How did the photographic legacy of German photographer Lotte Jacobi end up in the wilds of New Hampshire?

For that matter, how did she?

Her remarkable odyssey, along with that of her art, is the subject of "Focus on the Soul: The Photographs of Lotte Jacobi," an intriguing but surprisingly modest retrospective at the National Museum of Women in the Arts. The career of Johanna Alexandra Jacobi, known as Lotte, began in 1921 when she moved to Berlin from West Prussia (now Poland) with her family, and began formal studies in photography, art and film. The fourth generation in a prosperous family of photographers, Jacobi and her sister took over the Berlin branch of the business in 1927.

The Jacobi studio was one of 400 in Berlin -- a third of them run by women. But Jacobi quickly found her way to the top, specializing in portraits of the actors, artists and writers of Berlin's vibrant art world. Her celebrity images -- like those of Annie Leibovitz today -- were being voraciously consumed by proliferating magazines and newspapers.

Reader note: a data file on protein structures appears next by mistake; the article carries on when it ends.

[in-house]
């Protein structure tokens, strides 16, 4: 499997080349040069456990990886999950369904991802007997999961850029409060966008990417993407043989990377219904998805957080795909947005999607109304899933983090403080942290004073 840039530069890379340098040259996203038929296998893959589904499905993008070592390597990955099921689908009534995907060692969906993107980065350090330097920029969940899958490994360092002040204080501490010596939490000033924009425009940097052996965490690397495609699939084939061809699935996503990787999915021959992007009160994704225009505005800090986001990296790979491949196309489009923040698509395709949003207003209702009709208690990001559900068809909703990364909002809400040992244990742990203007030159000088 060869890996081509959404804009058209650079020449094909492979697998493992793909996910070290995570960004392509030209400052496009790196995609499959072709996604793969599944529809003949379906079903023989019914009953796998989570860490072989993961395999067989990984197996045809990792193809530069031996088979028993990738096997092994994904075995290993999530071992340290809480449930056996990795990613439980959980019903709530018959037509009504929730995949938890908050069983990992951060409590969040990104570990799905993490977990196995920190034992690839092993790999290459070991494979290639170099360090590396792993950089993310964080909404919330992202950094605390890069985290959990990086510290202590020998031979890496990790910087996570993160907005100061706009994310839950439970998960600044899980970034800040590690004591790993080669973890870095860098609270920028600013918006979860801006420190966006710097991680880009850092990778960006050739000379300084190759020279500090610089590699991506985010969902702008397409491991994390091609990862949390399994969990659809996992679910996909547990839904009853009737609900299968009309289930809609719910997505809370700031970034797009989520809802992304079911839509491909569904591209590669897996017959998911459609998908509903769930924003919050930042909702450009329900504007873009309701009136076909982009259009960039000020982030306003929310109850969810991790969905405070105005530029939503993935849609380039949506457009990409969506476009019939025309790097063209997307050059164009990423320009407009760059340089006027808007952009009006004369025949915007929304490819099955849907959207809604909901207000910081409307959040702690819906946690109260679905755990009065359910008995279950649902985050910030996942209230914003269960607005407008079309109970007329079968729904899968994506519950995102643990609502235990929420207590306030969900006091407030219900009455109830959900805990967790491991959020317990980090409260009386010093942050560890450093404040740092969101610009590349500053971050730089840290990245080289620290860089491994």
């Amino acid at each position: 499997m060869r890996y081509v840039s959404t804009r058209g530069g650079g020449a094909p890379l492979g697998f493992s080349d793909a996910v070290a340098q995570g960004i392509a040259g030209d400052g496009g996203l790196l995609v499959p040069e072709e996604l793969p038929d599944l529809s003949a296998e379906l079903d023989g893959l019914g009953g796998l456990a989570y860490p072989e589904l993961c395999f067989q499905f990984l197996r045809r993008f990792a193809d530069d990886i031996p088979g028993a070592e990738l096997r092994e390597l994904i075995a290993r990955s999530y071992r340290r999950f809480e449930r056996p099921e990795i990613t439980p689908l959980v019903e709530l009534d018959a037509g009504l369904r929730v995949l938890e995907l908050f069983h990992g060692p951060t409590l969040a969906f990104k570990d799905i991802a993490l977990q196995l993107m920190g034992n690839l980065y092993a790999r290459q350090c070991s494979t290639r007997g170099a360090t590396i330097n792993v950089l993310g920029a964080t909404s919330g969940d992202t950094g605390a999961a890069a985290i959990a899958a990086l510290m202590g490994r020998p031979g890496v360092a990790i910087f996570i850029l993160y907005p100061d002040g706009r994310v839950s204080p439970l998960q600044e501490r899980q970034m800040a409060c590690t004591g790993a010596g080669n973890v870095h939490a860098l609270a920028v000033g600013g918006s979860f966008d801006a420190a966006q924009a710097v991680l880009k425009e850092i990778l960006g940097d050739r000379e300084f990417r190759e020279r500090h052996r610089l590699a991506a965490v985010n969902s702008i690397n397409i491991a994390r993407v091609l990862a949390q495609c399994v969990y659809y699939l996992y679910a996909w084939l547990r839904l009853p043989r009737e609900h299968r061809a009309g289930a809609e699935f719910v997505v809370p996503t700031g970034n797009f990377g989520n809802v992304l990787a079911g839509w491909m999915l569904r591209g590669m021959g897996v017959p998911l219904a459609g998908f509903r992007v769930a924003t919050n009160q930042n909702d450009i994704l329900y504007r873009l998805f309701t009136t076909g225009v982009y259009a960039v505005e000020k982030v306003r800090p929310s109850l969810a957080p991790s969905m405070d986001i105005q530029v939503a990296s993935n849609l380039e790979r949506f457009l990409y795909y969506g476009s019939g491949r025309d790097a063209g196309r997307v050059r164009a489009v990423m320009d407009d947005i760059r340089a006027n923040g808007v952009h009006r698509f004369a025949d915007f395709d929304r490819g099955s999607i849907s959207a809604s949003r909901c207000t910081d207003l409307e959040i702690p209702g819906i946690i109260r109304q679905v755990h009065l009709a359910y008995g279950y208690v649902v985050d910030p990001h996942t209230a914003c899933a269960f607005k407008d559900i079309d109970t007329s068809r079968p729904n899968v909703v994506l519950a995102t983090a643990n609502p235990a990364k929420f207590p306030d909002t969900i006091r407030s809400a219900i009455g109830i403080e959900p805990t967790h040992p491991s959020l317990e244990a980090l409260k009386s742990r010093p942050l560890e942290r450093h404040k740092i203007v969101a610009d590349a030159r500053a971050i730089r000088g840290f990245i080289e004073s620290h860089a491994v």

It was in Berlin that many of her most memorable and evocative photographs were made: iconic images of Kurt Weill; Lotte Lenya, star of Weill's "Threepenny Opera," brazenly staring down the camera, cigarette in hand; actors Peter Lorre and Franz Lederer with their melancholy eyes. These images helped define what came to be the characteristic look of pre-World War II Berlin photographs and films.

She often said: "My style is the style of the person in front of me," and typically focused on the head and hands of her sitters. But unlike the artifice that dominates Leibovitz's work, it was Jacobi's ability to establish an intimate rapport with her subjects that made it possible for her to go beyond the surface to reveal something about their inner life.